The BMJ's Too Much Medicine campaign aims to highlight the threat to human health posed by overdiagnosis and the waste of resources on unnecessary care.
There is growing evidence that many people are overdiagnosed and overtreated for a wide range of conditions, such as prostate and thyroid cancers, asthma, and chronic kidney disease.
Through the campaign, the journal plans to work with others to increase awareness of the benefits and harms of treatments and technologies and develop ways to wind back medical excess, safely and fairly. This editorial by BMJ editor in chief Fiona Godlee and overdiagnosis researcher Ray Moynihan, senior research fellow at Bond University, Australia, explains more about the campaign:
Dr Godlee said: "Like the evidence based medicine and quality and safety movements of previous decades, combatting excess is a contemporary manifestation of a much older desire to avoid doing harm when we try to help or heal.
"Making such efforts even more necessary are the growing concerns about escalating healthcare spending and the threats to health from climate change. Winding back unnecessary tests and treatments, unhelpful labels and diagnoses won’t only benefit those who directly avoid harm, it can also help us create a more sustainable future."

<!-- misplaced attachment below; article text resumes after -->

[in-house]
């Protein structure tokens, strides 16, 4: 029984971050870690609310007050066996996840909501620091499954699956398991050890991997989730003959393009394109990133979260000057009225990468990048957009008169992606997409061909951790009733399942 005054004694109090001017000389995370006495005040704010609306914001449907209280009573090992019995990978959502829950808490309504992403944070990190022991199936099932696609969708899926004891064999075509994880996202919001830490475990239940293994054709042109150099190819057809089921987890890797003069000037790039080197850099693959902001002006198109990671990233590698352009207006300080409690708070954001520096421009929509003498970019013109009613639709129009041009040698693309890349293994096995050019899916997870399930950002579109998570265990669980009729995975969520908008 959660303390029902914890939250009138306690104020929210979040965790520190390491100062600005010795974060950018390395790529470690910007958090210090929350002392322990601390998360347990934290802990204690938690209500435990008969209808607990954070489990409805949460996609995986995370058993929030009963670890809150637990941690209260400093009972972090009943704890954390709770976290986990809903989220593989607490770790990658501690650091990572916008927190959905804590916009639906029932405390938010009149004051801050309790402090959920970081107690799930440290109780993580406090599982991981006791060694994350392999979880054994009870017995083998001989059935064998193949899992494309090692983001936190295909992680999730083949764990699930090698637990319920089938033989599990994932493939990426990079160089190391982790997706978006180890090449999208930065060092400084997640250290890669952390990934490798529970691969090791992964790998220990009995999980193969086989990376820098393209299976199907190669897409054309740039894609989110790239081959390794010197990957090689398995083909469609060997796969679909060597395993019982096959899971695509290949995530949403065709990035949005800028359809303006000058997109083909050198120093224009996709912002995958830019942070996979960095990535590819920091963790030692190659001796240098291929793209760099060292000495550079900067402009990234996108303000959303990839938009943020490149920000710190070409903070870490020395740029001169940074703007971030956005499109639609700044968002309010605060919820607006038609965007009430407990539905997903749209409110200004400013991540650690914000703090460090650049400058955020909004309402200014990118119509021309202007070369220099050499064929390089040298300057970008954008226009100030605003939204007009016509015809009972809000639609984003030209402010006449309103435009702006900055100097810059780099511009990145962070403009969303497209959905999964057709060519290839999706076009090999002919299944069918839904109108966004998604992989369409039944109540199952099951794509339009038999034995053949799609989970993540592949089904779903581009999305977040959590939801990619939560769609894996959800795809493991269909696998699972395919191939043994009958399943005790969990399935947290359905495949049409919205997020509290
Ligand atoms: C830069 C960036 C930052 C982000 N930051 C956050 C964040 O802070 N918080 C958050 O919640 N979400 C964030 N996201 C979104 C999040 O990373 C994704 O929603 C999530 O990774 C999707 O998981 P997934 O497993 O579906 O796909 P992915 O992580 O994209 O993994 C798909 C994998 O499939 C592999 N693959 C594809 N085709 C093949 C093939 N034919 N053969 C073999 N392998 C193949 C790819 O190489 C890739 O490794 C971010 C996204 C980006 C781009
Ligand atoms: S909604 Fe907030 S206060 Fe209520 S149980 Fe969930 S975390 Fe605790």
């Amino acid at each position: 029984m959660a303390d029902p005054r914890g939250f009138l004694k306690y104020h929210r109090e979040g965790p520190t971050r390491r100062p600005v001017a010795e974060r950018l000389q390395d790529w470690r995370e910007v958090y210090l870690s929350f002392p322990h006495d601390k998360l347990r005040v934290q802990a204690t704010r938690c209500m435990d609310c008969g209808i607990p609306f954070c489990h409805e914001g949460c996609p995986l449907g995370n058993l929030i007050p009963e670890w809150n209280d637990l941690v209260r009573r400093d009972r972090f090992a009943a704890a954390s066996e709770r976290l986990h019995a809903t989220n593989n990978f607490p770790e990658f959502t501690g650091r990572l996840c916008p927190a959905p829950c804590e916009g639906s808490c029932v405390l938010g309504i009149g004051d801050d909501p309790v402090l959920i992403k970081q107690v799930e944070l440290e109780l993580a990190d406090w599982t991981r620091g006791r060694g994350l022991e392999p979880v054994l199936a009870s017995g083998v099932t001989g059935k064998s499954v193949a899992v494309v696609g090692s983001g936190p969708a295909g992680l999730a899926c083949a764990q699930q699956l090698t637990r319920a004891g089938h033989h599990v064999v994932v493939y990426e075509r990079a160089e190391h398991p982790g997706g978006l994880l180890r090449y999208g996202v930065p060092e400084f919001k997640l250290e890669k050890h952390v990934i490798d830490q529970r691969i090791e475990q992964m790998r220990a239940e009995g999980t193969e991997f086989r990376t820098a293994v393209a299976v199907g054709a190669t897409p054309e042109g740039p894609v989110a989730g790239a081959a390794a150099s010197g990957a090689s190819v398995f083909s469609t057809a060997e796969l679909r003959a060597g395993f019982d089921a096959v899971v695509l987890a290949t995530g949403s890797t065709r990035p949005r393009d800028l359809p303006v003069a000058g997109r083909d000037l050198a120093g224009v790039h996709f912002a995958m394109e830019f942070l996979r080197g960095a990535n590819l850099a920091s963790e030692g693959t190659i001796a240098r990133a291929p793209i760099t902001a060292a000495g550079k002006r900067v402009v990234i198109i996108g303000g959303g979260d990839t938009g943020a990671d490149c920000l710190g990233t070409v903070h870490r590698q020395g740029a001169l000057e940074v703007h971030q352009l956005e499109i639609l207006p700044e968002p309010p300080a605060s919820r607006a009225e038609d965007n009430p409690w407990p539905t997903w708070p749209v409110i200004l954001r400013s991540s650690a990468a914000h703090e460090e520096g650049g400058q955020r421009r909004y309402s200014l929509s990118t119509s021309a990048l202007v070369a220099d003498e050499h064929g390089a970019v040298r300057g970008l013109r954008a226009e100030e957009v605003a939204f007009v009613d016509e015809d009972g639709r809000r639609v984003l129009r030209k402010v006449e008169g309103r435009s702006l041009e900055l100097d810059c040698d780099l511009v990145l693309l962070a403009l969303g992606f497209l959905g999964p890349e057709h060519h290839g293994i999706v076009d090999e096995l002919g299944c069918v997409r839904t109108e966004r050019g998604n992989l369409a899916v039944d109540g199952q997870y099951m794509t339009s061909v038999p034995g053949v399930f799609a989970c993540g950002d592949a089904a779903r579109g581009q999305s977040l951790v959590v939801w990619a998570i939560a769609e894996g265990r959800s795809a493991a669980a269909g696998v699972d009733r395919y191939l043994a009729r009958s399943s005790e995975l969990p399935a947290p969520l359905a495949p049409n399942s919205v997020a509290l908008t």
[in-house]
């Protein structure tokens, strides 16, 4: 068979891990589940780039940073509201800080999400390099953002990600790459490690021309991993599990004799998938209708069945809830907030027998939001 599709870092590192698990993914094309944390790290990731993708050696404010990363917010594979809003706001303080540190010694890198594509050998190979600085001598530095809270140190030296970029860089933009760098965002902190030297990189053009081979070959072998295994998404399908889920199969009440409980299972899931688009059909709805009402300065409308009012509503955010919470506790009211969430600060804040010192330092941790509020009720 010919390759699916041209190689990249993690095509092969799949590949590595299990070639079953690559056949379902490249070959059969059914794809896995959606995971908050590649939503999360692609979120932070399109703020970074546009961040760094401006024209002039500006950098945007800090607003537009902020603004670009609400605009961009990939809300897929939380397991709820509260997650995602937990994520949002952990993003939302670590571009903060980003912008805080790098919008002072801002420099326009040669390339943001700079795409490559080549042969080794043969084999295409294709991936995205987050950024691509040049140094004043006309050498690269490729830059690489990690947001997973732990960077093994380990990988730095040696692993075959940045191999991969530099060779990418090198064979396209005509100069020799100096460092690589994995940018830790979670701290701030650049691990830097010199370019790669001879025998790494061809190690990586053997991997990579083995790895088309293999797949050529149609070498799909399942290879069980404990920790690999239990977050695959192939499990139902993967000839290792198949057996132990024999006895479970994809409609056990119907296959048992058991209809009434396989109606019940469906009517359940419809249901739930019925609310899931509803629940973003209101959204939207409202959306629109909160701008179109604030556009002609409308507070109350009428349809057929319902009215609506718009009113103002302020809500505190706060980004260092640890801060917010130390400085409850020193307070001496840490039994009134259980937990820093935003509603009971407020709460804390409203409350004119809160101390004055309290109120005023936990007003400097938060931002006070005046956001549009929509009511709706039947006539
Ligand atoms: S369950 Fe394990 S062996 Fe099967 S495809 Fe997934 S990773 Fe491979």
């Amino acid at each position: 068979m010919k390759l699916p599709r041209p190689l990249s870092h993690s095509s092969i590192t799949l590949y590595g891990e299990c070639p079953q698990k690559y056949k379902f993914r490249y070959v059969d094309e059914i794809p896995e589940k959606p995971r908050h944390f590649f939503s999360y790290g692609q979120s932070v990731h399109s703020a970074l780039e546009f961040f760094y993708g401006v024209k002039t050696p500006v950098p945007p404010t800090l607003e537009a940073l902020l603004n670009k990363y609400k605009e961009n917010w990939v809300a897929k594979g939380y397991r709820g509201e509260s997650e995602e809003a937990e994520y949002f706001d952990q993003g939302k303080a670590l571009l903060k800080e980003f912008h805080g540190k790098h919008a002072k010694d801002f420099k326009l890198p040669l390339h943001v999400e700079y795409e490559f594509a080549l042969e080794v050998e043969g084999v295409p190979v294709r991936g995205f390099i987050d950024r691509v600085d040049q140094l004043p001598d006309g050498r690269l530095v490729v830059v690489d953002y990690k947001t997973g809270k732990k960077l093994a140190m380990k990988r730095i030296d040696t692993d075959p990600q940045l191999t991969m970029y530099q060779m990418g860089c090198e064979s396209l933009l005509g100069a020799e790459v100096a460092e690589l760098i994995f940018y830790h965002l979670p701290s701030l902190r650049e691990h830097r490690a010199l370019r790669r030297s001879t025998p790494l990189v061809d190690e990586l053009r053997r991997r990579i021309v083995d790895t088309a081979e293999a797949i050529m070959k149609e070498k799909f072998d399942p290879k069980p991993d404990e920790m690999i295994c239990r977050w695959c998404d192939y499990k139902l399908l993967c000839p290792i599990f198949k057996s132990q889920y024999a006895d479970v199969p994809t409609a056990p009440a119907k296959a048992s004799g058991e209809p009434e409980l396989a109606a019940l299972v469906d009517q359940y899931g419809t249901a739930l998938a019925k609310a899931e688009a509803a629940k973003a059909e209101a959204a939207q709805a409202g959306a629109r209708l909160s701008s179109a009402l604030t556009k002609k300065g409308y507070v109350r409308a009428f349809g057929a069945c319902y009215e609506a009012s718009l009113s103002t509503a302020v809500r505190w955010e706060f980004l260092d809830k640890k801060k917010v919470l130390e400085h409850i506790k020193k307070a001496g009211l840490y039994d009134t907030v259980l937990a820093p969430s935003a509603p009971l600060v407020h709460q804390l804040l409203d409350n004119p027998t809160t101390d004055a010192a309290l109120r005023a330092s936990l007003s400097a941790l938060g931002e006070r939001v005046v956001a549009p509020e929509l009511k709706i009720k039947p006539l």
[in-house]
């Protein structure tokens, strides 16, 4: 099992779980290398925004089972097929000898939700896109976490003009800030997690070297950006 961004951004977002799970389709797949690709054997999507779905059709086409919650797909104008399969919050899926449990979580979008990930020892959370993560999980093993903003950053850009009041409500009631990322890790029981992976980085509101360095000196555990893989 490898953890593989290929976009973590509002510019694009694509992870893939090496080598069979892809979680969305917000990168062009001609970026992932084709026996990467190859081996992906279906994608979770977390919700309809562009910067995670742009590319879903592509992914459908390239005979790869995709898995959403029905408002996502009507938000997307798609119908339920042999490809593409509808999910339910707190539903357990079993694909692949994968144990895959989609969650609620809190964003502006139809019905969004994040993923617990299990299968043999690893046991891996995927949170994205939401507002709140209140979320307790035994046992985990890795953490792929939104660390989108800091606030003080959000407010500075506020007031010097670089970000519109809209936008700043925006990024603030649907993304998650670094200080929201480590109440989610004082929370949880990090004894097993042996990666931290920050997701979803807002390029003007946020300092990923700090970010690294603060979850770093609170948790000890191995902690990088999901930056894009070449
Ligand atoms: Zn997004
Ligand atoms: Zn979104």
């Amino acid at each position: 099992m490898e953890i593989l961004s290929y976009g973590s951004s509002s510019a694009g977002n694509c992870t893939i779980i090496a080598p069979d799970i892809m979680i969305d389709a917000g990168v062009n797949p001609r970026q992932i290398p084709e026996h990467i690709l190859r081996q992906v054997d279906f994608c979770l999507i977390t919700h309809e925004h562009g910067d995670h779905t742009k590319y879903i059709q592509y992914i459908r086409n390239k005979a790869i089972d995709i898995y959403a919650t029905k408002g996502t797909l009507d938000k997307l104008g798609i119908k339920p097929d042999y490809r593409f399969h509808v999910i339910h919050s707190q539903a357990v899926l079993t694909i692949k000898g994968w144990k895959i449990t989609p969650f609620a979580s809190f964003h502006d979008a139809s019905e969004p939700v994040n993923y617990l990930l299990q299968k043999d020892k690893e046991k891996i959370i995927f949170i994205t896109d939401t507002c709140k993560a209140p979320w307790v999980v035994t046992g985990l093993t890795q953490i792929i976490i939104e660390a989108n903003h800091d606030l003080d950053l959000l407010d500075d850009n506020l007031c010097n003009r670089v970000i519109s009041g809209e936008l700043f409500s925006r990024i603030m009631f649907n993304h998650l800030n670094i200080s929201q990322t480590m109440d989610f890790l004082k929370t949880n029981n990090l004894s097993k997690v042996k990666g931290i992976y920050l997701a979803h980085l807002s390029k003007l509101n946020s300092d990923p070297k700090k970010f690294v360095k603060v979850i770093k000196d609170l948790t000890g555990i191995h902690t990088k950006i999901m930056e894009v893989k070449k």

Following the success of the 2013 conference, The BMJ is pleased to announce its partnership with the second Preventing Overdiagnosis conference to be held on 15-17 September 2014 in Oxford, UK.
The conference seeks to bring together the research and the researchers, advance the science of the problem and its solutions, and develop ways to better communicate about this modern epidemic to clinicians, policy makers, the public and patients.
Registration is now open at www.preventingoverdiagnosis.net
In addition as part of the campaign The BMJ will produce a theme issue on Too Much Medicine in September 2014.
Share your views on Too Much Medicine by responding to this editorial:
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